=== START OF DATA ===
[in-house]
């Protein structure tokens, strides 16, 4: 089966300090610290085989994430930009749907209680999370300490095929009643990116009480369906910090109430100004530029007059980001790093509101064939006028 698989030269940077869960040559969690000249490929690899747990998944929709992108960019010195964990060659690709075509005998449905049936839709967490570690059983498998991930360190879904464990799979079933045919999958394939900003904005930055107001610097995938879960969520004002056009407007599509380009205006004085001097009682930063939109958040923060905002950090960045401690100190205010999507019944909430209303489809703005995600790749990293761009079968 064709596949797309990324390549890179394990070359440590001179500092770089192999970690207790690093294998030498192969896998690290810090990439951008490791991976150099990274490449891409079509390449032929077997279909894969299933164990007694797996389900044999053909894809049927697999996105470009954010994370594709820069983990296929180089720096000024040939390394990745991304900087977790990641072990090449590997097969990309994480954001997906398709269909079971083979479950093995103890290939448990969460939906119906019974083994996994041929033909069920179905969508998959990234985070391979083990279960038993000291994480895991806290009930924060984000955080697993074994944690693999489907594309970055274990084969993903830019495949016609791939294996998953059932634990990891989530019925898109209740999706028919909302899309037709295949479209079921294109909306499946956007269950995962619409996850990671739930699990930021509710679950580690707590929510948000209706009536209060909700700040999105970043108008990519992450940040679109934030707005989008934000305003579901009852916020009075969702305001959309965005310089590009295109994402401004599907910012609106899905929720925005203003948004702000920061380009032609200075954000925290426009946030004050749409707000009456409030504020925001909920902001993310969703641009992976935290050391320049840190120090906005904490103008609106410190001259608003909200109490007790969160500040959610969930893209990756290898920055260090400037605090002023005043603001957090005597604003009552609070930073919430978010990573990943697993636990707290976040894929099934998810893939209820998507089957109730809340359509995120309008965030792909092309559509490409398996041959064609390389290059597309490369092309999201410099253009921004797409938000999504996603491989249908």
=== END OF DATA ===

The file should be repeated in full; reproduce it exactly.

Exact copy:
[in-house]
């Protein structure tokens, strides 16, 4: 089966300090610290085989994430930009749907209680999370300490095929009643990116009480369906910090109430100004530029007059980001790093509101064939006028 698989030269940077869960040559969690000249490929690899747990998944929709992108960019010195964990060659690709075509005998449905049936839709967490570690059983498998991930360190879904464990799979079933045919999958394939900003904005930055107001610097995938879960969520004002056009407007599509380009205006004085001097009682930063939109958040923060905002950090960045401690100190205010999507019944909430209303489809703005995600790749990293761009079968 064709596949797309990324390549890179394990070359440590001179500092770089192999970690207790690093294998030498192969896998690290810090990439951008490791991976150099990274490449891409079509390449032929077997279909894969299933164990007694797996389900044999053909894809049927697999996105470009954010994370594709820069983990296929180089720096000024040939390394990745991304900087977790990641072990090449590997097969990309994480954001997906398709269909079971083979479950093995103890290939448990969460939906119906019974083994996994041929033909069920179905969508998959990234985070391979083990279960038993000291994480895991806290009930924060984000955080697993074994944690693999489907594309970055274990084969993903830019495949016609791939294996998953059932634990990891989530019925898109209740999706028919909302899309037709295949479209079921294109909306499946956007269950995962619409996850990671739930699990930021509710679950580690707590929510948000209706009536209060909700700040999105970043108008990519992450940040679109934030707005989008934000305003579901009852916020009075969702305001959309965005310089590009295109994402401004599907910012609106899905929720925005203003948004702000920061380009032609200075954000925290426009946030004050749409707000009456409030504020925001909920902001993310969703641009992976935290050391320049840190120090906005904490103008609106410190001259608003909200109490007790969160500040959610969930893209990756290898920055260090400037605090002023005043603001957090005597604003009552609070930073919430978010990573990943697993636990707290976040894929099934998810893939209820998507089957109730809340359509995120309008965030792909092309559509490409398996041959064609390389290059597309490369092309999201410099253009921004797409938000999504996603491989249908």